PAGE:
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By Catholic Online (NEWS CONSORTIUM)

7/25/2013 (1 year ago)

Catholic Online (www.catholic.org)

Study suggests fungicides make bees susceptible to parasites.

New research suggests that fungicides are partly responsible for the loss of bees across the United States and other parts of the world. Known as Colony Collapse Disorder (CCD), its causes have been a mystery until just recently.

Research suggests that fungicides play a distinct role in Colony Collapse Disorder.

Research suggests that fungicides play a distinct role in Colony Collapse Disorder.

Highlights

By Catholic Online (NEWS CONSORTIUM)

Catholic Online (www.catholic.org)

7/25/2013 (1 year ago)

Published in Green

Keywords: honeybees, pesticides, colony collapse disorder, mites, virus, fungicides


LOS ANGELES, CA (Catholic Online) - In the last six years, bees have been dying en masse, leaving beekeepers distraught and farmers paying higher prices for pollination. This has driven food prices up. A considerable effort to study CCD has been undertaken in that time and studies suggest that the cocktail of pesticides used by farmers is probably responsible.

At various times, blame has been placed on climate change, habitat destruction, parasites, and pesticides. The latter two seem to be the culprits behind CCD.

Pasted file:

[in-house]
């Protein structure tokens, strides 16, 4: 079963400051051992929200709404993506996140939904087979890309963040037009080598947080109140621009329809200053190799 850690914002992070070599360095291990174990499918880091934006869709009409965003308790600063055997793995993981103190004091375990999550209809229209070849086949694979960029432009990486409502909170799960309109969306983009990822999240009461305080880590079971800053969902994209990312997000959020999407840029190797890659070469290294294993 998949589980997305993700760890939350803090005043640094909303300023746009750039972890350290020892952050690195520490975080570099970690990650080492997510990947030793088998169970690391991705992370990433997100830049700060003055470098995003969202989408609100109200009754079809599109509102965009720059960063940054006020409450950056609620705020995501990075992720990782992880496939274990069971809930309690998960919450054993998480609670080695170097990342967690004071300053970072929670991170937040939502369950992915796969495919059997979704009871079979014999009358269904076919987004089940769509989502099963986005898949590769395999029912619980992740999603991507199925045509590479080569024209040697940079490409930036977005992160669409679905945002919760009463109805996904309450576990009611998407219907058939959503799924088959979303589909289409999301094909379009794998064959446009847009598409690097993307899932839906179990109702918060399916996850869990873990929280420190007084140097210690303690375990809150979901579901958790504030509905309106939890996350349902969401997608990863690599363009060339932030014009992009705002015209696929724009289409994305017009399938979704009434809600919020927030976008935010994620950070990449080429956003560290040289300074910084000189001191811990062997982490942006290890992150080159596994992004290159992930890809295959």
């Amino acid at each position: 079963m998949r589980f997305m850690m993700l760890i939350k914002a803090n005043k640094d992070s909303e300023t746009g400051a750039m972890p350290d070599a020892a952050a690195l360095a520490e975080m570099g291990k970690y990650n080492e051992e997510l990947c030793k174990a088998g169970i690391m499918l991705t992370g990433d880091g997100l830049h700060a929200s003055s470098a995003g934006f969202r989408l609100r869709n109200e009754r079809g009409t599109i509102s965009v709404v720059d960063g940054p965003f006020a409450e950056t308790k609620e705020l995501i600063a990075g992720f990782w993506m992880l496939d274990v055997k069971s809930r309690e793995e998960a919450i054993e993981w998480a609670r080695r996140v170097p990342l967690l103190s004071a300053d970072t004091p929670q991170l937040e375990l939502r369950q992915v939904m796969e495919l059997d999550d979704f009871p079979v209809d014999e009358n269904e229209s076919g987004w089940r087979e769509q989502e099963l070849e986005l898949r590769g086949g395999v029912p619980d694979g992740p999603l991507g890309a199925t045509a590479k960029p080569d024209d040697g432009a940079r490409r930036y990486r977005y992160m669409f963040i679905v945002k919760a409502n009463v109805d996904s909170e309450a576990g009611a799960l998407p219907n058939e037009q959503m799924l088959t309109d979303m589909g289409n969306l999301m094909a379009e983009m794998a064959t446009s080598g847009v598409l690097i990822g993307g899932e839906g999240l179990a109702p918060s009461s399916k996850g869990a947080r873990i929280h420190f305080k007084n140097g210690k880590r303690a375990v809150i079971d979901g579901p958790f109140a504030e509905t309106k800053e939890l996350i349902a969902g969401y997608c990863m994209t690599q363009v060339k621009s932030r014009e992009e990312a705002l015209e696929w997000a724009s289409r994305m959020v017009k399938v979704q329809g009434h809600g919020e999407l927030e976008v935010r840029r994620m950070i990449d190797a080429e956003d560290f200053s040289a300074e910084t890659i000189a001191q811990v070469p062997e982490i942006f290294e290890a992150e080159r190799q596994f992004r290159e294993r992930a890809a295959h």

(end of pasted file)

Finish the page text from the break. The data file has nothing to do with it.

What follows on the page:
Farmers know better than to spray pesticides at times when pollinating bees are present, but no such warning has been made for fungicides, which have long been regarded as safe for bees. New research, published in the science journal, PLOS One, suggests that fungicide may be a significant contributor to CCD.

Scientists collected pollen from hives to determine what pesticides the bees were being exposed to. Studies of the pollen found at least 35 different chemicals were present in the hives with fungicide loads being high.

They then fed contaminated pollen to bees, to ascertain what impact the contaminates would have. They learned that when exposed to fungicides, bees were two to three times more likely to become infected with a parasite, called Nosema if they ingested the fungicide-laced pollen.

Other recent studies have implicated pesticides known as neonicotinoids in CCD.

The results suggest that the issue is complicated, but it is the veritable cocktail of pesticides mixed with parasites that is causing bee populations to dwindle. If we are to save our bees, and crops, we may have to find another way to protect our crops from insects, or develop new compounds or methods of pesticide delivery.

Stopping the use of pesticides is an unlikely solution since insects can decimate unprotected crops within a short span of time.

No matter what happens, the costs associated with food is likely to increase since the status quo in untenable.

Researchers are calling for further study to confirm their conclusions and to develop workable solutions to the problem.

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